ROCKVILLE, Md. (PRNewswire) — The U.S. market for pet treats has a lot to bark about. Market research publisher Packaged Facts estimates that total U.S. retail sales of pet treats exceeded $5 billion in 2014, reflecting a compound annual growth rate (CAGR) of 6% during the 2010-2014 period. Sales growth in the treat market has consistently outpaced that of the more mature pet food market and pet supplies in general.
The findings were published in the brand new Packaged Facts report Pet Treats and Chews in the U.S., which can be purchased by visiting: http://www.packagedfacts.com/redirect.asp?progid=87660&productid=9101138.
Growth in the pet treat market was accomplished even in the face of greater scrutiny by U.S. pet owners due to ongoing concerns regarding the safety of Chinese-manufactured pet treats and concerns about potential contamination of pet products produced stateside. Sales growth in the treat market moderated in 2012 and 2013 after a wave of recalls, but quickly rebounded as the treat market overall saw an increase of almost 6% in 2014.
The shift toward human-grade pet products has been a factor in sustaining the treat market's upward momentum. Overlapping with the trend towards natural and organic pet food and treats, the humanization trend is an extension of the "pets as family" trend, whereby pet owners treat their pets like children and are highly receptive to products similar to the ones they use for themselves. Not coincidentally, many of the pet treats entering the market today are directly reminiscent of human fare, no doubt appealing to the pet owner as much as the pet. The humanization trend can play out in the treat's appearance, flavors or ingredients, or sometimes all three.
In the report, Packaged Facts identifies three key emerging trends in the pet treats market related to humanization that are expected to impact present and future sales. These include:
- "Homemade" and artisanal pet treats: In the pet food market, this trend has evolved from pet owners making their pet's food themselves, either by using human food ingredients or raw pet food mixtures. In the treat market, the trend toward "made from scratch" has not taken off to as great an extent, but marketers have begun to realize the potential for artisanal treats. In one recent example from a major marketer, Hill's Pet Nutrition added to its new Ideal Balance line-up in 2015, unveiling its Ideal Balance Crafted line for dogs and cats, which includes treat varieties for dogs. The Crafted line is a bow to the homemade food trend, with a focus on small-batch manufacturing, "thoughtfully-sourced, select proteins and vegetables and a blend of distinctive ingredients like buckwheat and chickpeas" to create "unique, flavorful recipes".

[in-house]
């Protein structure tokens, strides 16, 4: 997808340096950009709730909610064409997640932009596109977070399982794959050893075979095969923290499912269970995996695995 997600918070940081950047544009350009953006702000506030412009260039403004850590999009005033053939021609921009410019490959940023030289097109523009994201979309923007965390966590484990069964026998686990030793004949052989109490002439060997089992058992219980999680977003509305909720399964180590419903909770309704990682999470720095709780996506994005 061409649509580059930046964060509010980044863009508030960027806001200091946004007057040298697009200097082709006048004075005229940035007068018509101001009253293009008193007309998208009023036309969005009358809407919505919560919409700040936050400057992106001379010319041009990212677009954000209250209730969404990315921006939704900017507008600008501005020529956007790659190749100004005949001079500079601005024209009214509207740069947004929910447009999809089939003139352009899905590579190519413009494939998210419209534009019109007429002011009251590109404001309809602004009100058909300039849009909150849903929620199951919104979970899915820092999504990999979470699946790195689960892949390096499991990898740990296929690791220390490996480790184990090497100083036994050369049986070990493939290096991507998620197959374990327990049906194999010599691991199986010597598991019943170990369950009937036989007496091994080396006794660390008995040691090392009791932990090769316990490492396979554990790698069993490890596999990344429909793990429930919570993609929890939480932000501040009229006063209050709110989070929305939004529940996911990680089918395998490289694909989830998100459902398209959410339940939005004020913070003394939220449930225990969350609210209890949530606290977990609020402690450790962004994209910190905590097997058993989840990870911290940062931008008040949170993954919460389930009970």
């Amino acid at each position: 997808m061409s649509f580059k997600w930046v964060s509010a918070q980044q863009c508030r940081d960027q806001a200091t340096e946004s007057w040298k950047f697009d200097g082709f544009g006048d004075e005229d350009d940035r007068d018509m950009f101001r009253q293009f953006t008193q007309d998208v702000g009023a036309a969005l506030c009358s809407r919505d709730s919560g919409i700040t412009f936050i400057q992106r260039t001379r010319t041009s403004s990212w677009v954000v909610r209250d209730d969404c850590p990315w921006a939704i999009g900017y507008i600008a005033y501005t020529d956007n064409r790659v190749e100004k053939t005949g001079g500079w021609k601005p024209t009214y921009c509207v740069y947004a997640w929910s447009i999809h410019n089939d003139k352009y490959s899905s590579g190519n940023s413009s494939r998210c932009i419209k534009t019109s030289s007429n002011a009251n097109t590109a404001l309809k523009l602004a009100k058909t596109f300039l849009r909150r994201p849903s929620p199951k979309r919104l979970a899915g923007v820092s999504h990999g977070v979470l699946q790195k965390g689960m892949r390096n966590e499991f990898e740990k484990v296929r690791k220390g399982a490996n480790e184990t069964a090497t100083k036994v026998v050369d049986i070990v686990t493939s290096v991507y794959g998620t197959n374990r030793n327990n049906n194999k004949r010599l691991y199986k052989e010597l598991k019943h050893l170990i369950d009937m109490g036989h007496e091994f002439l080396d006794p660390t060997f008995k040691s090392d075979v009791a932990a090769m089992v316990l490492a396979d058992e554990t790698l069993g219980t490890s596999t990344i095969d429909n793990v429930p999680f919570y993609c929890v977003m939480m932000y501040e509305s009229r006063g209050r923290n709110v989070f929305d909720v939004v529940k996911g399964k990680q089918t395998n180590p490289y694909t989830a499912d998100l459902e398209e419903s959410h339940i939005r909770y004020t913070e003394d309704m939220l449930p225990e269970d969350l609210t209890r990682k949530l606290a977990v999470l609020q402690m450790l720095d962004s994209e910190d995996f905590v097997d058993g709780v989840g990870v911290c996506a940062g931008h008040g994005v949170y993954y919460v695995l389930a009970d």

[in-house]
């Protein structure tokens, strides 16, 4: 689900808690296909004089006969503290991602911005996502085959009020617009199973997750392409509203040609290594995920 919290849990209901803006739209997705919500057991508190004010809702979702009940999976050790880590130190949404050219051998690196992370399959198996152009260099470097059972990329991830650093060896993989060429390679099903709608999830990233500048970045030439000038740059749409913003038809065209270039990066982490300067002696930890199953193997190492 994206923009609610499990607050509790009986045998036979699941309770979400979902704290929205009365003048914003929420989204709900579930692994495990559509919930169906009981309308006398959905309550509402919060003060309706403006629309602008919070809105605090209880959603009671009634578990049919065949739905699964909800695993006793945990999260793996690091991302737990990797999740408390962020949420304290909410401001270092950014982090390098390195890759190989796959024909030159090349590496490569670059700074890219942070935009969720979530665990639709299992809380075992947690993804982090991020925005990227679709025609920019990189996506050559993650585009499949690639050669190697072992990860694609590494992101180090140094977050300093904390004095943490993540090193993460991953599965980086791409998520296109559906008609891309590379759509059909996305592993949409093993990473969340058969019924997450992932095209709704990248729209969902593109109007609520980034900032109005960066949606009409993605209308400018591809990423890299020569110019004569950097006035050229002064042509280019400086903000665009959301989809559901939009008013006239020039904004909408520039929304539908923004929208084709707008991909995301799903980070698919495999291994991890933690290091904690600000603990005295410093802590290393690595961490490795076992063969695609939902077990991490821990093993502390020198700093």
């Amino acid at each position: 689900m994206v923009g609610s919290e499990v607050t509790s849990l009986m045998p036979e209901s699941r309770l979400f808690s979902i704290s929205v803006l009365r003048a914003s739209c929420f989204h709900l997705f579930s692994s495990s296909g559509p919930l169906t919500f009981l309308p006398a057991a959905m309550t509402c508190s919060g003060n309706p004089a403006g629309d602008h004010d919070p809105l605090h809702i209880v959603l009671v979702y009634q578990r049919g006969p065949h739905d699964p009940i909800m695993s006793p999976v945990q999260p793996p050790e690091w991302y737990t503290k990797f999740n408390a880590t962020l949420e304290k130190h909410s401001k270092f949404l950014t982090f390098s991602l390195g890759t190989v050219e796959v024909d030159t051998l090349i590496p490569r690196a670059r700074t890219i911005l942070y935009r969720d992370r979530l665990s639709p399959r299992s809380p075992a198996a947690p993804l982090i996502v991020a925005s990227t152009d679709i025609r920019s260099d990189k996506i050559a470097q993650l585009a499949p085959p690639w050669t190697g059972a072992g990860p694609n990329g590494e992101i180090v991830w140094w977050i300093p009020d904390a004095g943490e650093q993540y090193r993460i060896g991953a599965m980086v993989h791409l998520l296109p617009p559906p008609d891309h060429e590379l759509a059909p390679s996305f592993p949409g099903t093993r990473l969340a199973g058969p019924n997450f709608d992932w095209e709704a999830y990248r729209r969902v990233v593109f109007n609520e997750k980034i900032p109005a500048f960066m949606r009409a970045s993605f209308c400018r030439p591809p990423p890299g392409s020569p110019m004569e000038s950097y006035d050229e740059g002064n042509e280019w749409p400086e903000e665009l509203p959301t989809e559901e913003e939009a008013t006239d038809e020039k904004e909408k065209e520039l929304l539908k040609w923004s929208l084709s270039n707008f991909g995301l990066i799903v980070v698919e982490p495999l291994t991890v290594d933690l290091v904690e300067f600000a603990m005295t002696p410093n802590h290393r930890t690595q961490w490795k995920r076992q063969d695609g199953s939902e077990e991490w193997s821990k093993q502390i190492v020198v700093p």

- Superfood ingredients in pet treats: As in the human market, marketers look for the next new big thing, seeking out the most promising options in terms of the health benefits offered. Past market darlings include cranberries, goji berries, coconut oil, seaweed, kale, açai, kefir and chia. With its new TruFood line, Wellness appears to be trying to take advantage of as many superfood options as it can. Its CocoChia Bakes snacks feature beets, coconut oil, and chia, as well as blueberries, chickpeas and lentils. The lines features varieties such as Beef & Bison with Blueberries, Wild Game Formula (with duck, rabbit & wild boar and chickpeas & lentils), and Lamb with Purple Carrots & Coconut Oil.
- Pet treats featuring wine and beer themes: Taking the humanization trend about as far as it can go, several companies have tapped into the craft beer and wine trends from the human market and adapted them for pets. Wine enthusiasts can explore nonalcoholic meat gravy for pets from Yappy Hour Vineyard, sold in wine bottles with wine-inspired names: Bark-Deaux, Char-dog-nay, Grr-lot, and Pinot Tail-io. Another company fielding wine for pets is Bark Vinyards, with varieties including Pinot Leasheo, Savignon Bark and Barkundy for dogs and Meowlot Fine Wine for Felines. A Japanese company has come out with a wine exclusively for cats, called Nyan Nyan Nouveau, which actually contains juice from cabernet grapes. But wine isn't the only adult-themed beverages for animals has been a growing trend in the pet product industry. Bowser Beer, for example, a microbrewery in Vancouver that sells non-alcoholic "beer" for dogs, was launched by 3 Busy Dogs in 2008. The company features varieties such as Beefy Brown Ale and Cock-A-Doodle Brew. Snuffle Dog Beer offers a Belgian take on beer for dogs, and comes in original and chicken varieties.